Android on Intel Baytrail Windows tablets? (Linx, Lamina, Cube iWork..)


#1

In theory these cheap Intel Baytrail based tablets (Linx, Lamina, many others) should be able to run the X86 version of Android. The Baytrail platform has been used on native Android products and there are Chinese tablets that even offer a dual-boot in between the two operating systems. There are at least couple of ways to potentially achieve this:

Android-x86

The Android-x86 is an open source project to port Android to the x86 platform. You can use it to run Android on regular PC hardware. I have tried it on some old Thinkpad laptops and the experience has been surprisingly good. There is even a spin-off project Remix OS which aims to modify the user interface to be better suited on traditional PC hardware.

The Linux hardware support of Baytrail-based tablets is unfortunately quite poor for some reason. I tested Android-x86 on my Linx 7 / Lamina 7 and the boot halts at an early phase.

What you need to do in order to try this:

  • Download Android-x86 EFI image
  • Flash the image to a USB-stick
  • Disable secure boot in Linx 7 UEFI/BIOS settings
  • Boot the Linx from the USB

It goes to the bootloader and you need a physical USB keyboard for the boot menu, but freezes shortly after that. Most likely an issue of missing driver(s). Now my question is - is anyone aware of Android-x86 modified builds to boot on Linx / Lamina 7?

Dual boot using a Cube iWork firmware

It appears that the Cube branded cheap tablets are based on the same board as the Linx and Lamina, and they offer Android 4.4 / Windows 8.1 dual boot models. Their firmware has leaked to the Internet for anyone to download and it can be used to dual boot a Linx tablet as well.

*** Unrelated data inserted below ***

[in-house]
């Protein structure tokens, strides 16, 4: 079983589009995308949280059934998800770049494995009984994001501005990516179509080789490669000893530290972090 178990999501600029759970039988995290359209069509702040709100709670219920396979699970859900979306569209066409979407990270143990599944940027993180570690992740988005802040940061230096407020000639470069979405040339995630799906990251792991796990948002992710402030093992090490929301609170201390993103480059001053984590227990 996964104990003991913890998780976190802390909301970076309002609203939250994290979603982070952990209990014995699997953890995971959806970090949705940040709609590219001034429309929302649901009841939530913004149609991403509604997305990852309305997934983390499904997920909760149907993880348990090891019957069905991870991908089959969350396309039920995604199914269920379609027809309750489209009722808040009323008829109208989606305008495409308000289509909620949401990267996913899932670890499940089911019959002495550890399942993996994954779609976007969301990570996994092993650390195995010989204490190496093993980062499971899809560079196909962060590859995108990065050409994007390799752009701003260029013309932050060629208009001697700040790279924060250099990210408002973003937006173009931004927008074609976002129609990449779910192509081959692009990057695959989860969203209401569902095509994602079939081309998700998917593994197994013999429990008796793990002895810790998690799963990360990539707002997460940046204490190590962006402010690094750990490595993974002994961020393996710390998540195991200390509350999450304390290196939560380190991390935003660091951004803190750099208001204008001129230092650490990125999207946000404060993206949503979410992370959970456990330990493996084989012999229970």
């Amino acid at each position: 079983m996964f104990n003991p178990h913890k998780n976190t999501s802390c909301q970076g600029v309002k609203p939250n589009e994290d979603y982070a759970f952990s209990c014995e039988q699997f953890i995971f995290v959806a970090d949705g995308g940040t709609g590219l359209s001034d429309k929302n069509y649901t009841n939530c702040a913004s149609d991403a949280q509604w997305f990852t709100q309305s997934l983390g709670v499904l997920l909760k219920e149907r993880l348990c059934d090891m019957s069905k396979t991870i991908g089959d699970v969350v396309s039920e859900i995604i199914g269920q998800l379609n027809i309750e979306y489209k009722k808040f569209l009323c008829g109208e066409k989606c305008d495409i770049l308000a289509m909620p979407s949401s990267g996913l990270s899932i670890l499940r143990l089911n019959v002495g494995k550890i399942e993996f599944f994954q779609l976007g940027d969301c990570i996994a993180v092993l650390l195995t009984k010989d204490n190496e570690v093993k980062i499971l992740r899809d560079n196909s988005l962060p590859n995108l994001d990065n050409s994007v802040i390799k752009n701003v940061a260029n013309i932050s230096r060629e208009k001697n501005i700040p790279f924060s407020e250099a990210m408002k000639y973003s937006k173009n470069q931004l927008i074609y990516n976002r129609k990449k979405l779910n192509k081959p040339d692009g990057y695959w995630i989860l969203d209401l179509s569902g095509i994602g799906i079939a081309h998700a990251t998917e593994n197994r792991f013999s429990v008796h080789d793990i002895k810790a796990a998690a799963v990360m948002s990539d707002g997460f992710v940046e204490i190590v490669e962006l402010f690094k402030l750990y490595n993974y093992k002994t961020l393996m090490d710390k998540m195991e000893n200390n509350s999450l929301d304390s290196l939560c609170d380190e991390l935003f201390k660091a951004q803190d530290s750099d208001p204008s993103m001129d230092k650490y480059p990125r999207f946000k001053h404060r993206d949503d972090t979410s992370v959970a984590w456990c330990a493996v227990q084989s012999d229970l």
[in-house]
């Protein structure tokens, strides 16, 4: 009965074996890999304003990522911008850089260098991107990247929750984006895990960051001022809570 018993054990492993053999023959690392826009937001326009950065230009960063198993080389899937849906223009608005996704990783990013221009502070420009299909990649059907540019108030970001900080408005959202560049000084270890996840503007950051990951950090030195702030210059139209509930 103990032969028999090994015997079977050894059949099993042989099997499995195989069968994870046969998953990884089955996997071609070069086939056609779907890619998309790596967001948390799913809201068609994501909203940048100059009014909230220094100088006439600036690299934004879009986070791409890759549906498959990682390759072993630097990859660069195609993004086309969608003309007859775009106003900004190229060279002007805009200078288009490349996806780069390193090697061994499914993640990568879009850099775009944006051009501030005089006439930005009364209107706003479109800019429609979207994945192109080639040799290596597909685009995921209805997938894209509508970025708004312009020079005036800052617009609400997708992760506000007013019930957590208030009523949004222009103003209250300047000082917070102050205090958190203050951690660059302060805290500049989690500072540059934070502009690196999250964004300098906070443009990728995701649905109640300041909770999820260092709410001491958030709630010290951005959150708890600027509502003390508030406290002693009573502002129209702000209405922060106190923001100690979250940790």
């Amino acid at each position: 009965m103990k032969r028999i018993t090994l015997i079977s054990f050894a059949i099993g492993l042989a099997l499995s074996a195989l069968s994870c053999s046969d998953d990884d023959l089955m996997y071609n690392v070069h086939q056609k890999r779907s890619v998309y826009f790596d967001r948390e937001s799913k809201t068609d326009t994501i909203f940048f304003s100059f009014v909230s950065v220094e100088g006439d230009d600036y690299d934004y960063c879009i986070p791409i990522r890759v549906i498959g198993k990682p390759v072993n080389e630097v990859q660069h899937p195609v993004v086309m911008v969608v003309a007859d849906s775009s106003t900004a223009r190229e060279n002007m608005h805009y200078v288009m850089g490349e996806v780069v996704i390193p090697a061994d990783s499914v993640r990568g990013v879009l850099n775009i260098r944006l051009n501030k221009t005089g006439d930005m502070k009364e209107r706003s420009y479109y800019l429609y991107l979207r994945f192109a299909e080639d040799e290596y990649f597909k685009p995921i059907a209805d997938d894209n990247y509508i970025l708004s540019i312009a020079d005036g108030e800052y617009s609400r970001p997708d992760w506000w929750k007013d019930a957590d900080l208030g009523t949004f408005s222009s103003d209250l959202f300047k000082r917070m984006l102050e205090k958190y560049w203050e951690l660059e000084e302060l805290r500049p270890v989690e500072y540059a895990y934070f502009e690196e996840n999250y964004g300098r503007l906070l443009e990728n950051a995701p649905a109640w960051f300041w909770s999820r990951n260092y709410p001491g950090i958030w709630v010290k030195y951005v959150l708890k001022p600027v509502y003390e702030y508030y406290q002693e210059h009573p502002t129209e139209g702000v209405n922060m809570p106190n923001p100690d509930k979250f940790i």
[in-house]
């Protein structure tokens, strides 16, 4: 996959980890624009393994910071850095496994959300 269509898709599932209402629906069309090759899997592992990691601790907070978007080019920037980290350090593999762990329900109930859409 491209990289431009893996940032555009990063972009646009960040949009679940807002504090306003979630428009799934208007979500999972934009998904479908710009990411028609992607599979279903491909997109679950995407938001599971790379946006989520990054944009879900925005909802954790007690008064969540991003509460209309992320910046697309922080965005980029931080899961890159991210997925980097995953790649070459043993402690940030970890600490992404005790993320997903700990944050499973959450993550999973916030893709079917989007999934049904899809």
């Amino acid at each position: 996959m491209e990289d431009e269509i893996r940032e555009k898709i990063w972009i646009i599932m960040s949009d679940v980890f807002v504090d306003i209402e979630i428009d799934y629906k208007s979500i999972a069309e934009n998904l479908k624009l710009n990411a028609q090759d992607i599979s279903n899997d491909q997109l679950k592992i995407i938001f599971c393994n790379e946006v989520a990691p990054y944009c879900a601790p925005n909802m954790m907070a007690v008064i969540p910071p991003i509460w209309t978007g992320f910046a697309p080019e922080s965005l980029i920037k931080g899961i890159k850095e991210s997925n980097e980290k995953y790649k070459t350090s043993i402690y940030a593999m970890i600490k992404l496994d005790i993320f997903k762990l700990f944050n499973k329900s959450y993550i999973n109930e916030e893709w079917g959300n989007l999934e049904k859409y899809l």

I need to dig deeper into this topic before posting any guides etc. Note that it is risky business with a serious risk of bricking your device.


#2

I’m hopefully getting a “Power + OTG at the same time” kinda usb 2.0 hub. I’ll likely do some linux (porteus?) experimenting, and I’ll look into the x86 android too.


#3

I have clean installed my Linx 7 several times, and I have never needed a powered USB hub. Obviously it never hurts though, but at least my tablet has been able to supply the power for a USB-stick and wireless Microsoft keyboard and mouse.


#4

Nonono… It’s not “powered” as in “power for the usb devices”, but rather supplying power to the linx itself, so that I can use it in conjunction with a hdmi cable, keyboard and a mouse as a very, very cheap, low-power desktop - since there is no dedicated charging port.

It’s not easy at all to find one of these hubs that work for this purpose (charging+otg at the same time)- even the Y-cables aren’t really available here and I don’t feel like making one myself.


#5

Do you know what will happen if you connect a USB charger to a regular hub with a male-male USB cable? I’ve never tried that.


#6

I have no idea but I wondered about it as well. But somehow I doubt it’s a good idea.